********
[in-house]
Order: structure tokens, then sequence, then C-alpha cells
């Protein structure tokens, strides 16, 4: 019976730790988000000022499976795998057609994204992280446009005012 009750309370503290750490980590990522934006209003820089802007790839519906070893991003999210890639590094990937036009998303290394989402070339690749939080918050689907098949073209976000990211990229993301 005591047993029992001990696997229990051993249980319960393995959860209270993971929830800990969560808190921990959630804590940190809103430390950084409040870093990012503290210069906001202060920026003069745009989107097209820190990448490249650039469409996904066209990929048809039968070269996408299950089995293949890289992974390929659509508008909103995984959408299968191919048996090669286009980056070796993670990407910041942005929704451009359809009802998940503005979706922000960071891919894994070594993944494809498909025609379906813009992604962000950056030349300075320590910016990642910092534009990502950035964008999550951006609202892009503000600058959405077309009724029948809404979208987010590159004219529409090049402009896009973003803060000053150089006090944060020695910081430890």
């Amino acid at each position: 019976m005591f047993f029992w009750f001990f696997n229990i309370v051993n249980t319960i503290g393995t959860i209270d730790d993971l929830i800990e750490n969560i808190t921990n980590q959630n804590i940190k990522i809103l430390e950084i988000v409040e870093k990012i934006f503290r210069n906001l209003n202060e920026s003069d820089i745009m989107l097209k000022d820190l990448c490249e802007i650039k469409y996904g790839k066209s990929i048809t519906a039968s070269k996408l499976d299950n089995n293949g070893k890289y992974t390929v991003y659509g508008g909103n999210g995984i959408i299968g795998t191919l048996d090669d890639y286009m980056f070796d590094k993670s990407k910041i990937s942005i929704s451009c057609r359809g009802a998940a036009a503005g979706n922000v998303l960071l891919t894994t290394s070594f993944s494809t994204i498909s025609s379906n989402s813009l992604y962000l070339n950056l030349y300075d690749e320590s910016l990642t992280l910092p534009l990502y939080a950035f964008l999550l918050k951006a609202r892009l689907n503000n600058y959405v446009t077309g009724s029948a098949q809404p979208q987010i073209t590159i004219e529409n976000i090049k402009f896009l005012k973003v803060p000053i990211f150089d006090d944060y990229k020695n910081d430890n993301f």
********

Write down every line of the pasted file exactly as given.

[in-house]
Order: structure tokens, then sequence, then C-alpha cells
């Protein structure tokens, strides 16, 4: 019976730790988000000022499976795998057609994204992280446009005012 009750309370503290750490980590990522934006209003820089802007790839519906070893991003999210890639590094990937036009998303290394989402070339690749939080918050689907098949073209976000990211990229993301 005591047993029992001990696997229990051993249980319960393995959860209270993971929830800990969560808190921990959630804590940190809103430390950084409040870093990012503290210069906001202060920026003069745009989107097209820190990448490249650039469409996904066209990929048809039968070269996408299950089995293949890289992974390929659509508008909103995984959408299968191919048996090669286009980056070796993670990407910041942005929704451009359809009802998940503005979706922000960071891919894994070594993944494809498909025609379906813009992604962000950056030349300075320590910016990642910092534009990502950035964008999550951006609202892009503000600058959405077309009724029948809404979208987010590159004219529409090049402009896009973003803060000053150089006090944060020695910081430890």
């Amino acid at each position: 019976m005591f047993f029992w009750f001990f696997n229990i309370v051993n249980t319960i503290g393995t959860i209270d730790d993971l929830i800990e750490n969560i808190t921990n980590q959630n804590i940190k990522i809103l430390e950084i988000v409040e870093k990012i934006f503290r210069n906001l209003n202060e920026s003069d820089i745009m989107l097209k000022d820190l990448c490249e802007i650039k469409y996904g790839k066209s990929i048809t519906a039968s070269k996408l499976d299950n089995n293949g070893k890289y992974t390929v991003y659509g508008g909103n999210g995984i959408i299968g795998t191919l048996d090669d890639y286009m980056f070796d590094k993670s990407k910041i990937s942005i929704s451009c057609r359809g009802a998940a036009a503005g979706n922000v998303l960071l891919t894994t290394s070594f993944s494809t994204i498909s025609s379906n989402s813009l992604y962000l070339n950056l030349y300075d690749e320590s910016l990642t992280l910092p534009l990502y939080a950035f964008l999550l918050k951006a609202r892009l689907n503000n600058y959405v446009t077309g009724s029948a098949q809404p979208q987010i073209t590159i004219e529409n976000i090049k402009f896009l005012k973003v803060p000053i990211f150089d006090d944060y990229k020695n910081d430890n993301f």